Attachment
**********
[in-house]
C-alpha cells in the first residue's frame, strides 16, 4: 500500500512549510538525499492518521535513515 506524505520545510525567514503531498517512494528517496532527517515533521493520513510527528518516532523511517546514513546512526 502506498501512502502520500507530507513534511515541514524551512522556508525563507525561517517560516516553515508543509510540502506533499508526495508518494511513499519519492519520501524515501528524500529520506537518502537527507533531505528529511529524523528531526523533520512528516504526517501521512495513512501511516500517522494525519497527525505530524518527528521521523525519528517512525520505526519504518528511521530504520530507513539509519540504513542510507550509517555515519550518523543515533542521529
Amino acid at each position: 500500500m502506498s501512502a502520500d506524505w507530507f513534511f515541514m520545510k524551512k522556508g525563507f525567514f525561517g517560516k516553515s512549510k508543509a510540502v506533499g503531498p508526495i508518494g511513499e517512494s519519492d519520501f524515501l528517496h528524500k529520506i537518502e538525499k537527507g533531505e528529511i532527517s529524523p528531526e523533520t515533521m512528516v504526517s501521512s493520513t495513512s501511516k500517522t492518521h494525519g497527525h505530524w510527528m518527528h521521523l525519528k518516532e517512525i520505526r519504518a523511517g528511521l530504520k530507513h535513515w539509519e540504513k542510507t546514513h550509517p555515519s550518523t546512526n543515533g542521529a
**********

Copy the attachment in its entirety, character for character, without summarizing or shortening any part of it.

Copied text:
[in-house]
C-alpha cells in the first residue's frame, strides 16, 4: 500500500512549510538525499492518521535513515 506524505520545510525567514503531498517512494528517496532527517515533521493520513510527528518516532523511517546514513546512526 502506498501512502502520500507530507513534511515541514524551512522556508525563507525561517517560516516553515508543509510540502506533499508526495508518494511513499519519492519520501524515501528524500529520506537518502537527507533531505528529511529524523528531526523533520512528516504526517501521512495513512501511516500517522494525519497527525505530524518527528521521523525519528517512525520505526519504518528511521530504520530507513539509519540504513542510507550509517555515519550518523543515533542521529
Amino acid at each position: 500500500m502506498s501512502a502520500d506524505w507530507f513534511f515541514m520545510k524551512k522556508g525563507f525567514f525561517g517560516k516553515s512549510k508543509a510540502v506533499g503531498p508526495i508518494g511513499e517512494s519519492d519520501f524515501l528517496h528524500k529520506i537518502e538525499k537527507g533531505e528529511i532527517s529524523p528531526e523533520t515533521m512528516v504526517s501521512s493520513t495513512s501511516k500517522t492518521h494525519g497527525h505530524w510527528m518527528h521521523l525519528k518516532e517512525i520505526r519504518a523511517g528511521l530504520k530507513h535513515w539509519e540504513k542510507t546514513h550509517p555515519s550518523t546512526n543515533g542521529a